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cross cut 5 inch log on bandsaw?

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Forum topic by SteveT posted 10-25-2015 05:03 PM 593 views 0 times favorited 7 replies Add to Favorites Watch
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SteveT

22 posts in 708 days


10-25-2015 05:03 PM

I have a 5” ish white birch log that I am trying to get a clean cross cut on. I was trying to do it on the bandsaw. Is that a no no? The reason I ask is that I broke a 1/4” blade, then tried a 1/2” blade and that bent. Both times were scary.

I think I’ll try a hand saw.

Steve


7 replies so far

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TheFridge

5765 posts in 951 days


#1 posted 10-25-2015 05:20 PM

I’d vote for handsaw

-- Shooting down the walls of heartache. Bang bang. I am. The warrior.

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Kaleb the Swede

1731 posts in 1434 days


#2 posted 10-25-2015 05:22 PM

Steve did you have some sort of carriage underneath it? Like a piece of plywood it could ride on?
(I know because I have done the same thing and bent a blade.)

Take a piece of ply big enough to hold the piece. Screw a piece to ride in the miter slot or side of the table to keep the cut square. And screw a fence in to hold it in place and that should work

That’s how I did it right without bending a blade

-- Just trying to build something beautiful

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SteveT

22 posts in 708 days


#3 posted 10-25-2015 05:47 PM

I decided to use brute force and got the chainsaw out :-)

I have a jawhorse, and clamped the log(s) in that, then carefully made the cuts with the chainsaw. It came out pretty good. Now it is time to make a trip and buy a couple of blades :-(

My wife is a kindergarten teacher at a non-profit, ie low budget, pre-school. I often make things for her, but this one is for the younger kids. The cuts just have to be good enough for them to be stable.

“Birch Log Light”: https://www.pinterest.com/pin/157274211961470392

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ForestGrl

445 posts in 551 days


#4 posted 10-28-2015 03:13 AM

Basically, what you were trying to do was to free-hand round (and probably uneven) stock on a band saw, not a good plan. The blade wants to roll the log forward when it enters the wood, which you’d have to be able stop by having a very good grip on the log. Of course, if it’s a log that’s longer than the table is wide, that’s even more difficult than it would be otherwise. Then, if the log isn’t round like a telephone pole, when it rolls forward there will be some bump to the left or right of the blade that hits the table and pushes the log sideways or around—bingo, you have a bent or broken blade.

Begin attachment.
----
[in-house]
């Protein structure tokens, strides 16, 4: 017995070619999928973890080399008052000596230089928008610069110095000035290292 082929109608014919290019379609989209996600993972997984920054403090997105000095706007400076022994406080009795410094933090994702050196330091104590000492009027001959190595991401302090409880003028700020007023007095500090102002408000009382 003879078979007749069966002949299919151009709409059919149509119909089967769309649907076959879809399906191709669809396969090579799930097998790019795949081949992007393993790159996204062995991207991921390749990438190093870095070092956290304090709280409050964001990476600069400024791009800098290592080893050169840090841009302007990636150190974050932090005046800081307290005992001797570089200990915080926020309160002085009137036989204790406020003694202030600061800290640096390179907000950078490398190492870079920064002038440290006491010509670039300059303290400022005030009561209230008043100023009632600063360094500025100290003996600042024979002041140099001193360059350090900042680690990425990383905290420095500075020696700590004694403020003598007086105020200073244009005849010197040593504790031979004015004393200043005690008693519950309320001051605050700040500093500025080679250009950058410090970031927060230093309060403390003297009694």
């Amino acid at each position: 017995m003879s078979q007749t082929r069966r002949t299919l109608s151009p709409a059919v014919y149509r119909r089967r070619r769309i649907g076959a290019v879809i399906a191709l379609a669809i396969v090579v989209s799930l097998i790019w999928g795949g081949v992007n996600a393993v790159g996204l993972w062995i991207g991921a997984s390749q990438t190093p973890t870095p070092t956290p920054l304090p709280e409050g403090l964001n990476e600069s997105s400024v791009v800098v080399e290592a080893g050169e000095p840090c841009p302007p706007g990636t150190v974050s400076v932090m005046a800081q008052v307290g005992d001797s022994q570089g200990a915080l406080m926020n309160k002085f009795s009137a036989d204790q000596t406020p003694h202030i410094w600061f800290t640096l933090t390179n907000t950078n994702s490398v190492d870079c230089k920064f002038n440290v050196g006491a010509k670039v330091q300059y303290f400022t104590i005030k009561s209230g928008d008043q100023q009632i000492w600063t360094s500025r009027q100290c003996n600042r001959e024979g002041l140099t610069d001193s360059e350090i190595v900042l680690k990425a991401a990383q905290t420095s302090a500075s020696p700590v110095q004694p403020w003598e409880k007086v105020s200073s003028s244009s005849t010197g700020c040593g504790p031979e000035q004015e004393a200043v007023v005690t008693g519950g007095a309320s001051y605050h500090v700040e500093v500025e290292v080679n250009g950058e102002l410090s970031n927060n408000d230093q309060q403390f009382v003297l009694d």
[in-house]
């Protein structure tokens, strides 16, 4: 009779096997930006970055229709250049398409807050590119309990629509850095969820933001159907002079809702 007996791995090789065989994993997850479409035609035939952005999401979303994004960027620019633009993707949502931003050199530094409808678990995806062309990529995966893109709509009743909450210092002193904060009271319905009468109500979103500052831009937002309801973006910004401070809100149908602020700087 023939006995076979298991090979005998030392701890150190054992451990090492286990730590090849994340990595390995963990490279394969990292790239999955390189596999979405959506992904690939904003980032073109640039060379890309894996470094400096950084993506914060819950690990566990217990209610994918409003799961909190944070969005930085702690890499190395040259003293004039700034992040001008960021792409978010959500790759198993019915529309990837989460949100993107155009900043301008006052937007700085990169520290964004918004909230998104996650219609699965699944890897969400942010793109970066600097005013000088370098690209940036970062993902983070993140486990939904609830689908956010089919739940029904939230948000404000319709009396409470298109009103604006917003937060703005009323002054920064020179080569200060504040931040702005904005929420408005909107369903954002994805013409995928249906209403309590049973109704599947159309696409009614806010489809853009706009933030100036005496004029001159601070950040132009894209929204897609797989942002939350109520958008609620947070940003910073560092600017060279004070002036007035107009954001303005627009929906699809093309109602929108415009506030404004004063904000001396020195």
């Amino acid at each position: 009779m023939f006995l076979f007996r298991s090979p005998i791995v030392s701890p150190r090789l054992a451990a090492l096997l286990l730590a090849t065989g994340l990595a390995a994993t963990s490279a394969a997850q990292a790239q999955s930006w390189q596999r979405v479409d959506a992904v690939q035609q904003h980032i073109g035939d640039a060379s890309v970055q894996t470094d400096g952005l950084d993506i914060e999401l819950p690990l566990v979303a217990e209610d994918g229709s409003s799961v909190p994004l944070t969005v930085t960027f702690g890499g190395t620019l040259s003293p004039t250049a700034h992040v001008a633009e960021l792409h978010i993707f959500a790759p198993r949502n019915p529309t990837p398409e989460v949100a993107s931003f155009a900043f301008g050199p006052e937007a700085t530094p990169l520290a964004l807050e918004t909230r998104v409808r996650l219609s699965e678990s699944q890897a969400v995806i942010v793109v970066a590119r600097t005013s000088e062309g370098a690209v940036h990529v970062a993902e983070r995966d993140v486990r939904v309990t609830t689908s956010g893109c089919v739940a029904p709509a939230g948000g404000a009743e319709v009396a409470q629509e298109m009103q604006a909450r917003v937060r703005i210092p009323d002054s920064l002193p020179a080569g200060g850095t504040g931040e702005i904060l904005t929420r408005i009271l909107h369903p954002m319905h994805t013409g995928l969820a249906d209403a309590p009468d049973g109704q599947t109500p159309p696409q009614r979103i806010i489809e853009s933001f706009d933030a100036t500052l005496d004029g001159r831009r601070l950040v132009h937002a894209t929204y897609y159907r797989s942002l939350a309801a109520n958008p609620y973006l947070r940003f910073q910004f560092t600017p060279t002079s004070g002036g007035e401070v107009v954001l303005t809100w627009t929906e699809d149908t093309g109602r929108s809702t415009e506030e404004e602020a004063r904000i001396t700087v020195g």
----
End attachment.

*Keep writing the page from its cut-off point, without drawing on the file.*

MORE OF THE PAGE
If the smallish log is fairly straight, I try to cut them on a standard (not sliding) miter saw, a 12” model in my case. To use a bandsaw, Kaleb’s suggestion works. There are more elaborate plans scattered throughout the internet, mostly for cutting logs lengthwise. Doc Green has a couple simple ones.

-- My mother said that anyone learning to cook needed a large dog to eat the mistakes. As a sculptor of wood I have always tried to keep a fireplace. (Norman Ridenour)

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SteveT

22 posts in 708 days


#5 posted 10-28-2015 04:58 PM

I did the cross cuts with a chain saw, and had one log where she wanted me to cut a flat surface the long way. After a run to the store for some blades :-) I made a sled, screwed the log to the sled and made the cut. The annoying thing is that I should have remembered that I needed a sled for these cuts. Grrrr! I highly doubt that I will try it without a sled again. Some people just have to learn the hard way.

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BasementShop

69 posts in 765 days


#6 posted 10-28-2015 06:34 PM


Some people just have to learn the hard way.

Yes, but remember, some never do learn! And the ones that learn the easy way were probably fibbing about it!
It’s always easier looking back…
Chuckling.

View Ocelot's profile

Ocelot

1470 posts in 2103 days


#7 posted 10-28-2015 07:23 PM


Basically, what you were trying to do was to free-hand round (and probably uneven) stock on a band saw, not a good plan. The blade wants to roll the log forward when it enters the wood, which you d have to be able stop by having a very good grip on the log. Of course, if it s a log that s longer than the table is wide, that s even more difficult than it would be otherwise. Then, if the log isn t round like a telephone pole, when it rolls forward there will be some bump to the left or right of the blade that hits the table and pushes the log sideways or around—bingo, you have a bent or broken blade.

- ForestGrl

She’s right! (of course).

There’s a guy on here who tried that and was lucky not to lose fingers – had a lot of stitches in that hand. I’m glad you went with the chainsaw.

Click for graphics and story.

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